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Banks have always held vast amounts of data inside their organisations but their ability to interpret and extract value from this commodity is something they have historically struggled to achieve. With new regulations and increased competition soon to hit the market, this is set to change.
The Competition and Markets Authority (CMA) in the UK and the European Union directive PSD2 are driving banks towards implementing an Open Banking strategy. The aim of Open Banking is to improve customer experience through more competition between established banks and smaller challengers. This development will transform the relationship between banks and their customers, with customer experience sitting at the heart of this new business model.
Data gives established banks an inbuilt advantage over their smaller competitors. They must understand how they can improve the customer experience by exploiting the data they hold. It means learning how to interpret data that allow banks to communicate and send messages to customers at the right time and appropriate context. It requires them to address customer segmentation through the use of ‘Fast data’, which will give banks a more accurate understanding of their customers and the context in which they consume services. Data should ultimately help banks bring value by targeting appropriate products such as mortgages, loans and insurance policies at competitive prices. This will be done in real time and will help banks provide a more personalised and enhanced service to customers.
The emergence of Cognitive Banking
A more personalised form of banking is beginning to emerge through enhanced data analysis. This ability to extract more value from data through learning, understanding and analysis is leading towards cognitive banking; where artificial intelligence and machine learning are changing the customer experience.
Cognitive banking is about having fast data and good User Experience and Interfaces (UX & UI) for customers. It also includes automatic or robotic artificial intelligence deployed in executing data quickly, accurately, cost effectively and predictably, thus significantly improving the digital banking process. In the world of digitalisation and the digital economy, cognitive banking expresses all the digital requirements and more.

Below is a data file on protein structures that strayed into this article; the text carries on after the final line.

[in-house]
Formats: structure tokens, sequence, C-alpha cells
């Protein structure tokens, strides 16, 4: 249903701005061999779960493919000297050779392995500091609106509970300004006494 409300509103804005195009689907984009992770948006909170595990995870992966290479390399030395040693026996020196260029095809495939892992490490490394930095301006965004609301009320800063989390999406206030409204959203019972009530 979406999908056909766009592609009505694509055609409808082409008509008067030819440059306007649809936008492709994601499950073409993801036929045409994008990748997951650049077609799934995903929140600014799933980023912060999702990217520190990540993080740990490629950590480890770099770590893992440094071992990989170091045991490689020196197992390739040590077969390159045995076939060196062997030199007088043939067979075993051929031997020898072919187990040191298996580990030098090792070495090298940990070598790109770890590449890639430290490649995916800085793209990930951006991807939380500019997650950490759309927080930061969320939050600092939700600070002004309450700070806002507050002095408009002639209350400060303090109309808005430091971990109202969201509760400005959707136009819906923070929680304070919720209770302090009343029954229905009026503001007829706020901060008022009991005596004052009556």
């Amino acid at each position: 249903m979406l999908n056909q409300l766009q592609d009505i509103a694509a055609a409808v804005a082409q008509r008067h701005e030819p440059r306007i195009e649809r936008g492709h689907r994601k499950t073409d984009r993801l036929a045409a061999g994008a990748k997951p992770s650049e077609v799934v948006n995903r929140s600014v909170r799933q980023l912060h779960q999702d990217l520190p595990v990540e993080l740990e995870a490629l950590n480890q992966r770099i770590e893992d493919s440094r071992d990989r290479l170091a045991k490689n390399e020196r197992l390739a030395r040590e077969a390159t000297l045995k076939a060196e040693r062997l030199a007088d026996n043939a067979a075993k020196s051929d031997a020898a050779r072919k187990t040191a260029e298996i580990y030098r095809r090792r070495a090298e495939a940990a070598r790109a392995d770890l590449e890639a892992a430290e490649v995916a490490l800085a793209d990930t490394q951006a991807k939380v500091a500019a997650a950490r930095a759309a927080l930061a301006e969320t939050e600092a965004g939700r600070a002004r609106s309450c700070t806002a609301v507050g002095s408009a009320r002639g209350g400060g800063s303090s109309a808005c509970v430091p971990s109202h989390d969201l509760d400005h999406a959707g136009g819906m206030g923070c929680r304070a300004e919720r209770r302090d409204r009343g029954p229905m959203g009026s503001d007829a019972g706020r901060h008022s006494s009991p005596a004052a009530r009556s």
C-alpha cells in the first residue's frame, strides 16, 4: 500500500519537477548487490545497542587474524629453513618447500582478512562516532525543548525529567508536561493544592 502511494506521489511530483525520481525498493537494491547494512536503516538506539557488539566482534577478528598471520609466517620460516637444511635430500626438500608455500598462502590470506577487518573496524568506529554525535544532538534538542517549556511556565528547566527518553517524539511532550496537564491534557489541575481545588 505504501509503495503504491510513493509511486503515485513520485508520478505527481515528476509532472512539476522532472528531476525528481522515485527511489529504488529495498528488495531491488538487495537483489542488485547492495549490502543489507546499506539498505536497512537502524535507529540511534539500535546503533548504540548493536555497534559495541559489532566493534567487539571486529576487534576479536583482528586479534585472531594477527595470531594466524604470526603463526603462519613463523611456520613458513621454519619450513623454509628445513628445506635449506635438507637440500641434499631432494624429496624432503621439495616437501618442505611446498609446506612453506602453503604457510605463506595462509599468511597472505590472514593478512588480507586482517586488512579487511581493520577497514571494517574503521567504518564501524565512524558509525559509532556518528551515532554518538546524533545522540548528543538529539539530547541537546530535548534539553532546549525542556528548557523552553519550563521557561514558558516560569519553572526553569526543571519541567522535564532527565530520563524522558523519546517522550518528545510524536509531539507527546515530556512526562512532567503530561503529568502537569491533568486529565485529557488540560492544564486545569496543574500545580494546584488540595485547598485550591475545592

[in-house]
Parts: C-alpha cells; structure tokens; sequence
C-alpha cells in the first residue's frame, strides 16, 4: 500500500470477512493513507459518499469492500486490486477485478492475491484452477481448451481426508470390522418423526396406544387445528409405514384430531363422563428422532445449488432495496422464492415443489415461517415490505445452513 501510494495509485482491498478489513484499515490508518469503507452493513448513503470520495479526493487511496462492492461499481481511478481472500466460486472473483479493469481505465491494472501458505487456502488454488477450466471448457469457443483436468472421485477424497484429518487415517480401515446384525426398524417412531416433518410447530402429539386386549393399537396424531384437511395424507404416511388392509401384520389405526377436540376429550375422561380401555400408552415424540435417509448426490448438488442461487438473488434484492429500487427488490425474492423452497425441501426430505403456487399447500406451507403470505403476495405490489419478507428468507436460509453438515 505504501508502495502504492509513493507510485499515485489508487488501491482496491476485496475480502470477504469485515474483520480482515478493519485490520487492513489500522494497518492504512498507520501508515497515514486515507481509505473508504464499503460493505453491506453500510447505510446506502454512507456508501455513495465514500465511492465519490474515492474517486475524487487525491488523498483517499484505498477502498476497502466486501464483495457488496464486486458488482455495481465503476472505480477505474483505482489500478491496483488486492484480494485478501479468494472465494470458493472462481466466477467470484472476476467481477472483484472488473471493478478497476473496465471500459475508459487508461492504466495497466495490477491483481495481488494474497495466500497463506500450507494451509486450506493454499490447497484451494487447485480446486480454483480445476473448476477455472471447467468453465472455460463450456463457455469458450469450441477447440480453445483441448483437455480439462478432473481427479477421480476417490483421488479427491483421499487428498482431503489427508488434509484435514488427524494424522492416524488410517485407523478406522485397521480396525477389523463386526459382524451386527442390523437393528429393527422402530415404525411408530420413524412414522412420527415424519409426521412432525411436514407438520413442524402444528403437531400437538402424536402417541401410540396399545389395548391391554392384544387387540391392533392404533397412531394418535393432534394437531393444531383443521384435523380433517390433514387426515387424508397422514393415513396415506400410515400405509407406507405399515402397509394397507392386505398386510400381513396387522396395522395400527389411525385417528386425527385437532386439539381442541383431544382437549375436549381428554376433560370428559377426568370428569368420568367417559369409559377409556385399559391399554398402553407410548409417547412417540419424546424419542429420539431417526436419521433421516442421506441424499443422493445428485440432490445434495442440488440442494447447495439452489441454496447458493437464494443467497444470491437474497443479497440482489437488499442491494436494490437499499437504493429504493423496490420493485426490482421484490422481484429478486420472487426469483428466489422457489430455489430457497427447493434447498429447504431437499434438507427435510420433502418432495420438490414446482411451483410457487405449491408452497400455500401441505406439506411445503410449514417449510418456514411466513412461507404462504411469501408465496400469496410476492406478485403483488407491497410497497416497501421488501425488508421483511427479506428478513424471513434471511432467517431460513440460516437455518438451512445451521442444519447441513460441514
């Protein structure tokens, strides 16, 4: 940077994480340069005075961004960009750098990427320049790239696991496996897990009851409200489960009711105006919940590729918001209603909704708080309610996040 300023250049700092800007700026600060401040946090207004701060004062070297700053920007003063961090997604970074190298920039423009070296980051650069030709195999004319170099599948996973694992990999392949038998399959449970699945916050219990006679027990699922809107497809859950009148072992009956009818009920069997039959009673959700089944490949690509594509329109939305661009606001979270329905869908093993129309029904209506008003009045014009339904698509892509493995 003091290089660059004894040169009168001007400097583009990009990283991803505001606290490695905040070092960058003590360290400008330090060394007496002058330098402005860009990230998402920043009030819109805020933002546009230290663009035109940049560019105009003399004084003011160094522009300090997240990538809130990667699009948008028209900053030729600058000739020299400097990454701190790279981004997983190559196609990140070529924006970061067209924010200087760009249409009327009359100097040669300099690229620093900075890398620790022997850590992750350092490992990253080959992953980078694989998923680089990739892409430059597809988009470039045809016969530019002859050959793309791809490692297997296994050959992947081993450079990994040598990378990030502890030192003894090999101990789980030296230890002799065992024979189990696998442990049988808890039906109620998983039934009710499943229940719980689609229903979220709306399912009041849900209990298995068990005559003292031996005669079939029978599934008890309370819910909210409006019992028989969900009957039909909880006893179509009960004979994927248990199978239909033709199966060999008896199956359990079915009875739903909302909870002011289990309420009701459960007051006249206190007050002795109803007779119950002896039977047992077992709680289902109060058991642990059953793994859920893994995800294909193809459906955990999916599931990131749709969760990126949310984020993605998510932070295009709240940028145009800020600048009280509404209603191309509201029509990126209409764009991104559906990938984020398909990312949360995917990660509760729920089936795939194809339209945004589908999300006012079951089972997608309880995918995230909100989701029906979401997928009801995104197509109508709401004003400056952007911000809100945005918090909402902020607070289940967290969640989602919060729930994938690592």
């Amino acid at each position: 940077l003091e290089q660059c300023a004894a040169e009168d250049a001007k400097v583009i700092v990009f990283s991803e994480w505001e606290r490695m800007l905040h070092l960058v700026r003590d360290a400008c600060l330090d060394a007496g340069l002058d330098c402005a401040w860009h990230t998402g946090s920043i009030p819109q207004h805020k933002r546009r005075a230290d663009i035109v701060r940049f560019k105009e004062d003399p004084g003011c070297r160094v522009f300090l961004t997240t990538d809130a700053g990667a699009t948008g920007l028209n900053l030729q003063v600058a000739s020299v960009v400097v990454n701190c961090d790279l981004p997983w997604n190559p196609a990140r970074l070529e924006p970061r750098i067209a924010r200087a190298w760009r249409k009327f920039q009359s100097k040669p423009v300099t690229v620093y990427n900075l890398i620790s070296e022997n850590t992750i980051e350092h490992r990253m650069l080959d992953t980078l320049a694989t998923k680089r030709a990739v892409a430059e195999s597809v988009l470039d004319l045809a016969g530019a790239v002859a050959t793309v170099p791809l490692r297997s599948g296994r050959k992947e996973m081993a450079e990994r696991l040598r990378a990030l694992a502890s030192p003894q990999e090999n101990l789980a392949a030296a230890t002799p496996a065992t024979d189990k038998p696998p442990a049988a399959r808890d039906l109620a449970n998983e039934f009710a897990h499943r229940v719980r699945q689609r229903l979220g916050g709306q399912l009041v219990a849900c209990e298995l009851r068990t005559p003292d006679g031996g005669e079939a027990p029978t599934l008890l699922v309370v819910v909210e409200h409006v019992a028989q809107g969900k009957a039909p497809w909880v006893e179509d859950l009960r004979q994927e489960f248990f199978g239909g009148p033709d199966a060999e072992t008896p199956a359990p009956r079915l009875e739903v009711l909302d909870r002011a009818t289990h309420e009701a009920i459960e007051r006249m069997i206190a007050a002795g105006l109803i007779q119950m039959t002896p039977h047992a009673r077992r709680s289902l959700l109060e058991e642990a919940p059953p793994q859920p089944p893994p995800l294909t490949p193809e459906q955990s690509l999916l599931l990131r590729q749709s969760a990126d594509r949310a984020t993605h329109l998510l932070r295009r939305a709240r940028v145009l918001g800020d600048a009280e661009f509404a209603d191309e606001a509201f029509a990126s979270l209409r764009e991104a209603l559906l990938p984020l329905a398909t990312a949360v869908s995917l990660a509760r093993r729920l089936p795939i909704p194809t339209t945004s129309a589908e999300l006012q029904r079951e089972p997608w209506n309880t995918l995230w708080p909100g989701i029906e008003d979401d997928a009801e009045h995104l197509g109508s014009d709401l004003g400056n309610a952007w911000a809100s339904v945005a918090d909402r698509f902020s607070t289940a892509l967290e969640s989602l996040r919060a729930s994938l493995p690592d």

As well as providing services in this way, banks must reach conclusions on the engagement strategy with their customer base, either directly or indirectly on real time data from multiple sources. This forms part of the cognitive banking process which encompasses the analysis, processing and production of insights resulting in new products and deeper more targeted customer value.
Banks and financial institutions are working towards establishing new business opportunities by identifying how customers consume and are made aware of products. Decisions can be made on which additional services can be offered to secure customer loyalty, along with understanding how banks should communicate specifically with individuals through applying more behavioural analytics to segmentation.
If banks apply greater machine learning and artificial intelligence techniques and technology, a far more personalised and focused message is created, one that is targeted more effectively and with the added benefit of improving each customer’s appreciation of what their bank can do for them.
Moving from Big Data to Fast Data
Deriving greater value and insight requires ‘Fast Data’. The defining feature of Fast Data is the rapid gathering and analysis of data in real time. It is about the ability to consume, analyse and execute on the insight generated from multiple data sources. Unlike big data, which focuses on storage. Fast data is a consumption orientated view and provides a richer context in terms of analysis and decision making. This allows banks to provide a more enhanced and personalised customer experience.
The value of data
Faced with the prospect of increased competition from challenger banks and fintechs, traditional banks must ensure they utilises data effectively. As the digital revolution continues to transform the financial sector, the value of data has risen to a new level of significance. At the start of the 20th Century, oil was considered to be the world’s most valuable commodity. Today, data is rapidly assuming a similar position.
Banks need to become data-driven organisations to deliver cognitive banking. This will lead to new financial products and services based on information that are better suited to the needs and expectations of customers. The value of data elevates banking above and beyond that of merely a transactional arrangement to one that supports the lifestyle and interests of customers.